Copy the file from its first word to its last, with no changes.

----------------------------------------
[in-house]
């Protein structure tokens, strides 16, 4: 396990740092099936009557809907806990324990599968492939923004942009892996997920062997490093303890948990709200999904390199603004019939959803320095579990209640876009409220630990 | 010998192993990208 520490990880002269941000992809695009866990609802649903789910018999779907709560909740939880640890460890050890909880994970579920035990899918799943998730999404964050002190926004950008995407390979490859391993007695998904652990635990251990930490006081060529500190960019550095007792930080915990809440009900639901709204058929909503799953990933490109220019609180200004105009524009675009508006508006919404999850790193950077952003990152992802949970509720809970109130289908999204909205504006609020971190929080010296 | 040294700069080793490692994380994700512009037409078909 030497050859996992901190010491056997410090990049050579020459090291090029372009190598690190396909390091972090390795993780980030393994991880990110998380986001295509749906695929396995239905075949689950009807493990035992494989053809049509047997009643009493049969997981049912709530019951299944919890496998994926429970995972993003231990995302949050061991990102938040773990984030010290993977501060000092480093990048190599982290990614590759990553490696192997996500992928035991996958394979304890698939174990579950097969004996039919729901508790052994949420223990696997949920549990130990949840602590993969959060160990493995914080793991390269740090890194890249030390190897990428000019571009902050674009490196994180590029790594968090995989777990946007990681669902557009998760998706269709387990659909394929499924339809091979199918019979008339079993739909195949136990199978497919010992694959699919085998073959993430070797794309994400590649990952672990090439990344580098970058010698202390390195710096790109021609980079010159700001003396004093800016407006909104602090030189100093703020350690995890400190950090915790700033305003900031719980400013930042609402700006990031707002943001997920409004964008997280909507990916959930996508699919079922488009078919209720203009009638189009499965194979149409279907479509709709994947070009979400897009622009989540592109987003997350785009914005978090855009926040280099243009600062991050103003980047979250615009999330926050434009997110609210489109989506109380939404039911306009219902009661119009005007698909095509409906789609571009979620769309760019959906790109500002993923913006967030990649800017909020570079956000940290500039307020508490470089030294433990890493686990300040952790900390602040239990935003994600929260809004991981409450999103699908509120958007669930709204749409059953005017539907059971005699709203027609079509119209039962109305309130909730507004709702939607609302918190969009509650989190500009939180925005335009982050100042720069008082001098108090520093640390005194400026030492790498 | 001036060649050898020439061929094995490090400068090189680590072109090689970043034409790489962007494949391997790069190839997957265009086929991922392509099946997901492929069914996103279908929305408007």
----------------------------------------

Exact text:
[in-house]
């Protein structure tokens, strides 16, 4: 396990740092099936009557809907806990324990599968492939923004942009892996997920062997490093303890948990709200999904390199603004019939959803320095579990209640876009409220630990 | 010998192993990208 520490990880002269941000992809695009866990609802649903789910018999779907709560909740939880640890460890050890909880994970579920035990899918799943998730999404964050002190926004950008995407390979490859391993007695998904652990635990251990930490006081060529500190960019550095007792930080915990809440009900639901709204058929909503799953990933490109220019609180200004105009524009675009508006508006919404999850790193950077952003990152992802949970509720809970109130289908999204909205504006609020971190929080010296 | 040294700069080793490692994380994700512009037409078909 030497050859996992901190010491056997410090990049050579020459090291090029372009190598690190396909390091972090390795993780980030393994991880990110998380986001295509749906695929396995239905075949689950009807493990035992494989053809049509047997009643009493049969997981049912709530019951299944919890496998994926429970995972993003231990995302949050061991990102938040773990984030010290993977501060000092480093990048190599982290990614590759990553490696192997996500992928035991996958394979304890698939174990579950097969004996039919729901508790052994949420223990696997949920549990130990949840602590993969959060160990493995914080793991390269740090890194890249030390190897990428000019571009902050674009490196994180590029790594968090995989777990946007990681669902557009998760998706269709387990659909394929499924339809091979199918019979008339079993739909195949136990199978497919010992694959699919085998073959993430070797794309994400590649990952672990090439990344580098970058010698202390390195710096790109021609980079010159700001003396004093800016407006909104602090030189100093703020350690995890400190950090915790700033305003900031719980400013930042609402700006990031707002943001997920409004964008997280909507990916959930996508699919079922488009078919209720203009009638189009499965194979149409279907479509709709994947070009979400897009622009989540592109987003997350785009914005978090855009926040280099243009600062991050103003980047979250615009999330926050434009997110609210489109989506109380939404039911306009219902009661119009005007698909095509409906789609571009979620769309760019959906790109500002993923913006967030990649800017909020570079956000940290500039307020508490470089030294433990890493686990300040952790900390602040239990935003994600929260809004991981409450999103699908509120958007669930709204749409059953005017539907059971005699709203027609079509119209039962109305309130909730507004709702939607609302918190969009509650989190500009939180925005335009982050100042720069008082001098108090520093640390005194400026030492790498 | 001036060649050898020439061929094995490090400068090189680590072109090689970043034409790489962007494949391997790069190839997957265009086929991922392509099946997901492929069914996103279908929305408007």